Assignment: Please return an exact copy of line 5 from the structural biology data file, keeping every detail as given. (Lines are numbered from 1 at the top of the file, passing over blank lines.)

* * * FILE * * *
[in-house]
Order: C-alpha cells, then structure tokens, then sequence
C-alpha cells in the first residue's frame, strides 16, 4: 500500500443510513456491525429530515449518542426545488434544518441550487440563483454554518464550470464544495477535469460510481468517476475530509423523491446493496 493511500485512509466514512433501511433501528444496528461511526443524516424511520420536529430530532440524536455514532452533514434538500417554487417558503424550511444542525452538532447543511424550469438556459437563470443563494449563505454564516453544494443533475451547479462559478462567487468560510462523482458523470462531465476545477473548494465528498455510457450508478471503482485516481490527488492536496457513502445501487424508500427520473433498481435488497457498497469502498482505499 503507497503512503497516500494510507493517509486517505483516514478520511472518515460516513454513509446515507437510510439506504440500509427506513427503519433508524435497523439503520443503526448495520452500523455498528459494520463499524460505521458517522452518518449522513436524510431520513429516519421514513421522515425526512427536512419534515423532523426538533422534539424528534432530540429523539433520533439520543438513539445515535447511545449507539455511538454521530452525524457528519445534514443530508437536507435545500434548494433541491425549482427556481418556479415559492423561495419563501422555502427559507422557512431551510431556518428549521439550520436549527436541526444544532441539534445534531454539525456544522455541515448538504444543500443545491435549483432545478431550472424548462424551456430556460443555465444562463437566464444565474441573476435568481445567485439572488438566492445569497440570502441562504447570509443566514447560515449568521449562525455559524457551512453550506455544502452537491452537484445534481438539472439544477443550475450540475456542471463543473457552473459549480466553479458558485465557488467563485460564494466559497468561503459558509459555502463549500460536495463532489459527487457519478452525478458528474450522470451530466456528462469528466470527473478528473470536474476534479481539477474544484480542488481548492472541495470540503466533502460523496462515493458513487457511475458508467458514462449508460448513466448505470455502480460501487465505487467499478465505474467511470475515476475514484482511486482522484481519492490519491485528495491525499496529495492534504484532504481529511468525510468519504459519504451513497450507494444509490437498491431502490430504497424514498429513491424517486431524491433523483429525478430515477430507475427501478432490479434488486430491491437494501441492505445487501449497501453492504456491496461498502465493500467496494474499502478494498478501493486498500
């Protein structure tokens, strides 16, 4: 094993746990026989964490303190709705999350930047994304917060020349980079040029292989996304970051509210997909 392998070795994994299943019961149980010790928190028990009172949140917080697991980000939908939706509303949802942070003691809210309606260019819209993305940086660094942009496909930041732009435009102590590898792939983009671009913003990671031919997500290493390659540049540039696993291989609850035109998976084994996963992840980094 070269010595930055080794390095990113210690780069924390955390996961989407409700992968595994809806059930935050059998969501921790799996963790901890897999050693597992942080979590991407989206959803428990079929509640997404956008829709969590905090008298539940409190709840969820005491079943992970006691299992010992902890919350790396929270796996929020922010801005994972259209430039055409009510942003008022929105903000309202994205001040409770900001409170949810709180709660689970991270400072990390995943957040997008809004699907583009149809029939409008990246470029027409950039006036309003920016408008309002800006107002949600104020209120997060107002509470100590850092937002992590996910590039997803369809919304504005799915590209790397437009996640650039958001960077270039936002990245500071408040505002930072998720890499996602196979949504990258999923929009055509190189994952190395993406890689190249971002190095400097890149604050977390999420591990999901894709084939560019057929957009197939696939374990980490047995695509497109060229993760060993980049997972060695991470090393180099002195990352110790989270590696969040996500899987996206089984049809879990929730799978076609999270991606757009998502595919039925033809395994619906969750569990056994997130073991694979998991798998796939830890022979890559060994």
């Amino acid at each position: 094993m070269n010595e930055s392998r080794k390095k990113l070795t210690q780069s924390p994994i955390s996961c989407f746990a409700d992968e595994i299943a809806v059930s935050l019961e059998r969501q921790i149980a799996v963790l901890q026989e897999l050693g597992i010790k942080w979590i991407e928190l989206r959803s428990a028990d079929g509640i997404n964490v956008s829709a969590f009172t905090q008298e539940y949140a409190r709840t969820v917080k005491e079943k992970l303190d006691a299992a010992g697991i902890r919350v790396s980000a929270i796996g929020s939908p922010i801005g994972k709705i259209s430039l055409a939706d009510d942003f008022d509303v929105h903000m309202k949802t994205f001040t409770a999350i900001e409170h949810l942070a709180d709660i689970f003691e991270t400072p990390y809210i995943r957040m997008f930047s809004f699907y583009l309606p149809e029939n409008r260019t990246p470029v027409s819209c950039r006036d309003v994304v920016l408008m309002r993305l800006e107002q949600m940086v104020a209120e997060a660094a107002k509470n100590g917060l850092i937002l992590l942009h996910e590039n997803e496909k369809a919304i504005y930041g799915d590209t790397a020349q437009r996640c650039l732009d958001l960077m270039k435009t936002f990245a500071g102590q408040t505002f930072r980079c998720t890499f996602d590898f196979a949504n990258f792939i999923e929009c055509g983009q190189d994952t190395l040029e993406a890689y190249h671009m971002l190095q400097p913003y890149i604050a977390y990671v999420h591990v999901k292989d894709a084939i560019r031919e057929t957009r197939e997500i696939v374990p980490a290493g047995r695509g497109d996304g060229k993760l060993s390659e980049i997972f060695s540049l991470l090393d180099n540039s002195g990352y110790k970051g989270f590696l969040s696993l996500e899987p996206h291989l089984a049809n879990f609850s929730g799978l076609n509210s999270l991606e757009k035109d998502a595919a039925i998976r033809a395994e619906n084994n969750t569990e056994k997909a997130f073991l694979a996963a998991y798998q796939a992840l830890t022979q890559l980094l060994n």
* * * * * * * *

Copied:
């Amino acid at each position: 094993m070269n010595e930055s392998r080794k390095k990113l070795t210690q780069s924390p994994i955390s996961c989407f746990a409700d992968e595994i299943a809806v059930s935050l019961e059998r969501q921790i149980a799996v963790l901890q026989e897999l050693g597992i010790k942080w979590i991407e928190l989206r959803s428990a028990d079929g509640i997404n964490v956008s829709a969590f009172t905090q008298e539940y949140a409190r709840t969820v917080k005491e079943k992970l303190d006691a299992a010992g697991i902890r919350v790396s980000a929270i796996g929020s939908p922010i801005g994972k709705i259209s430039l055409a939706d009510d942003f008022d509303v929105h903000m309202k949802t994205f001040t409770a999350i900001e409170h949810l942070a709180d709660i689970f003691e991270t400072p990390y809210i995943r957040m997008f930047s809004f699907y583009l309606p149809e029939n409008r260019t990246p470029v027409s819209c950039r006036d309003v994304v920016l408008m309002r993305l800006e107002q949600m940086v104020a209120e997060a660094a107002k509470n100590g917060l850092i937002l992590l942009h996910e590039n997803e496909k369809a919304i504005y930041g799915d590209t790397a020349q437009r996640c650039l732009d958001l960077m270039k435009t936002f990245a500071g102590q408040t505002f930072r980079c998720t890499f996602d590898f196979a949504n990258f792939i999923e929009c055509g983009q190189d994952t190395l040029e993406a890689y190249h671009m971002l190095q400097p913003y890149i604050a977390y990671v999420h591990v999901k292989d894709a084939i560019r031919e057929t957009r197939e997500i696939v374990p980490a290493g047995r695509g497109d996304g060229k993760l060993s390659e980049i997972f060695s540049l991470l090393d180099n540039s002195g990352y110790k970051g989270f590696l969040s696993l996500e899987p996206h291989l089984a049809n879990f609850s929730g799978l076609n509210s999270l991606e757009k035109d998502a595919a039925i998976r033809a395994e619906n084994n969750t569990e056994k997909a997130f073991l694979a996963a998991y798998q796939a992840l830890t022979q890559l980094l060994n």